What is CAPP doing to counter BC anti-pipeline activists? Nothing.

Tim McMillan echoed UCP talking points during the 2019 Alberta election.

CAPP has not proved McMillan’s specious claim that “we’ve had pipelines stalled or even cancelled because of a concerted effort by foreign-funded activists”

The Alberta oil patch is mad as hell – and getting madder every day – at Tzeporah Berman and BC anti-pipeline activists over delays to Trans Mountain Expansion (TMX). Unfortunately, the industry trade associations that are obligated to be level-headed and fact-based are now joining the frenzy, most notably the Canadian Association of Petroleum Producers. Last Wednesday, CAPP CEO Tim McMillan addressed the Edmonton Chamber of Commerce. His remarks included the usual withering criticism of the Alberta oil and gas industry’s favourite bogeyman, “foreign-funded anti-pipeline activists,” and specific references to Berman, its bete noire of the moment.

But his comments raise an interesting, and largely unasked, question: What is CAPP doing on the West Coast? How hard is it working to counter anti-Alberta activism and to promote the oil sands and pipelines and counter criticism of the TMX? The answers are almost nothing and not very hard at all.

Coastal First Nations – like the Tsleil-Waututh that organized a 10,000 person march in Burnaby in 2018 – are more responsible for TMX delays than activists.

How about the Canadian Energy Pipelines Association (CEPA)? Their members are the pipeline operators and proponents of new energy infrastructure, so at least they must be working hard to garner public support in Metro Vancouver, right? Nope. In fact, none of the Alberta-based oil, gas, and pipeline trade associations spend significant time or resources in British Columbia. 

CAPP has a government relations person in Victoria to lobby the provincial government. It also has a West Coast communications advisor who is all but invisible. Despite being on the job for over four years, this individual appears so rarely in a news story that it’s a wonder CAPP hasn’t put out a missing persons bulletin for them.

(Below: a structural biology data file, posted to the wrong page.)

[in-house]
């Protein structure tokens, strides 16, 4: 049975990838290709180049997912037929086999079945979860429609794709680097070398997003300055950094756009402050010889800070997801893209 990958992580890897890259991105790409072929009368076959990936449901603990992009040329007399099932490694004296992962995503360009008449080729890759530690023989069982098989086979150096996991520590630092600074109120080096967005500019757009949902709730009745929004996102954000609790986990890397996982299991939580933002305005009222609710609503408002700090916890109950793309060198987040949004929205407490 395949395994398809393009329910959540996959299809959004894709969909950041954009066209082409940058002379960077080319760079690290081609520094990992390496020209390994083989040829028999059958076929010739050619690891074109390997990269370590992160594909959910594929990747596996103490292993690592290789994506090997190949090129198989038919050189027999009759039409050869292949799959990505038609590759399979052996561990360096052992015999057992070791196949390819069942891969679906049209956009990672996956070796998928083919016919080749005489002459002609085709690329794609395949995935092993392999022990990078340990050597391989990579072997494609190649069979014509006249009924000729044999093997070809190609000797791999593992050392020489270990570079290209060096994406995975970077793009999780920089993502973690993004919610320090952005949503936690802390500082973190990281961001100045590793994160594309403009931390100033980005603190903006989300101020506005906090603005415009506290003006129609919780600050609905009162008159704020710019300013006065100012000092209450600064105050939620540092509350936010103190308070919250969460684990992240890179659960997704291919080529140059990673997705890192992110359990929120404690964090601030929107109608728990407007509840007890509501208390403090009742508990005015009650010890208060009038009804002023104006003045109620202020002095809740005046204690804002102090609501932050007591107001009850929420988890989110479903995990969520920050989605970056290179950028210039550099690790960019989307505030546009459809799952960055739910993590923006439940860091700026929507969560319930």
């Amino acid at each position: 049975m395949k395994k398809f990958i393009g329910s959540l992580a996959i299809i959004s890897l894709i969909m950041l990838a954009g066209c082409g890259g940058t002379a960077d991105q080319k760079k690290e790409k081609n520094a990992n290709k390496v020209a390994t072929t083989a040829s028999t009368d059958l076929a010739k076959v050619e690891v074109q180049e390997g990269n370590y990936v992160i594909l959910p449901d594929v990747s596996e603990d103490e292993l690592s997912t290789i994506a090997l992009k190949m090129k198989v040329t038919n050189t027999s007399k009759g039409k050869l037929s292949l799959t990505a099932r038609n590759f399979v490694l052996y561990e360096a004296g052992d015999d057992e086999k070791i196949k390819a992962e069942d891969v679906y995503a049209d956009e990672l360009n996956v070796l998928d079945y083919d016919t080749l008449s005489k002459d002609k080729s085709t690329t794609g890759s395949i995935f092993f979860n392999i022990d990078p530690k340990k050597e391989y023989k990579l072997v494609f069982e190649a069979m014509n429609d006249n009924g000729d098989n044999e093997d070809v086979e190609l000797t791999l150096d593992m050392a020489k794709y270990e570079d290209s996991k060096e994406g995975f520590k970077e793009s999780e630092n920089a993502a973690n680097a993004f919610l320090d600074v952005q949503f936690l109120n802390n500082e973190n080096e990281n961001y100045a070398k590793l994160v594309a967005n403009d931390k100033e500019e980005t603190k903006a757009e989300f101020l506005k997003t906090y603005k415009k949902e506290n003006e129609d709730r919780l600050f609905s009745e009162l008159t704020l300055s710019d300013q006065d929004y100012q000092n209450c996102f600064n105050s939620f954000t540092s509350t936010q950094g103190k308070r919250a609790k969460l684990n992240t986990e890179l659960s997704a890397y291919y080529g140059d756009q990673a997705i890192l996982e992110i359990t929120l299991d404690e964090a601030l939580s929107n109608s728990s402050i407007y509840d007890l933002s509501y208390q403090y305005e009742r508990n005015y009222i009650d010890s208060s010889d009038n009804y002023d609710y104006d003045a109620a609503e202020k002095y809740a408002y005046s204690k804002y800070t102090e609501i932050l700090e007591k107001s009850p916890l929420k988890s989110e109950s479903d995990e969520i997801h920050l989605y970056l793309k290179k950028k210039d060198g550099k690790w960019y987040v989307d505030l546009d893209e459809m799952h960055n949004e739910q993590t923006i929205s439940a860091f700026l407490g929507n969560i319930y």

McMillan and his organization have made a serious strategic error by not engaging British Columbians about Alberta oil sands and pipeline projects. That allowed pipeline opponents to campaign unopposed and unchecked by facts and evidence. They made great use of their opportunity, fashioning a public narrative that is widely believed in Metro Vancouver, the epicentre of pipeline opposition.

CAPP told Energi Media that Tim McMillan was unavailable for an interview.

McMillan admitted in his Edmonton remarks just how badly CAPP was out-maneuvered. “We started to believe that our industry was unstoppable, that success was a given,” the former Saskatchewan Party energy minister told his receptive business audience. ““(We believed) that inefficiencies were not to be worried about, that foreign activists were just annoyances, that our momentum, our inertia, was too great to ever truly be stopped. Sadly, we now know that is just not true.”

Our momentum was too great to be stopped? Pipeline opponents were just annoyances? If I’m not mistaken, that’s the heavy stench of hubris in the air. It’s like the Edmonton Oilers voluntarily skating off the ice and then jeering from the bench as the Calgary Flames score goal after goal on the unprotected goaltender. Hockey coaches talk about “lack of compete,” but in this case, CAPP never even laced up its skates.

But, of course, its opponents did. And make no mistake: activists have every legal and moral right to be in this game on grounds that accidents may irreparably damage the environment, that coastal First Nations object to the project running through their traditional territory, or that local residents are worried about an explosion at the tank farm. Pick an issue, and the right of TMX opponents to have their voice heard  is guaranteed in and by law. And as citizens of a democracy, we should defend their right to do so. Taking money from American charities to fund that fight is legal and, if you believe that the environmental consequences of the Canadian oil and gas industry affect other countries, perfectly moral.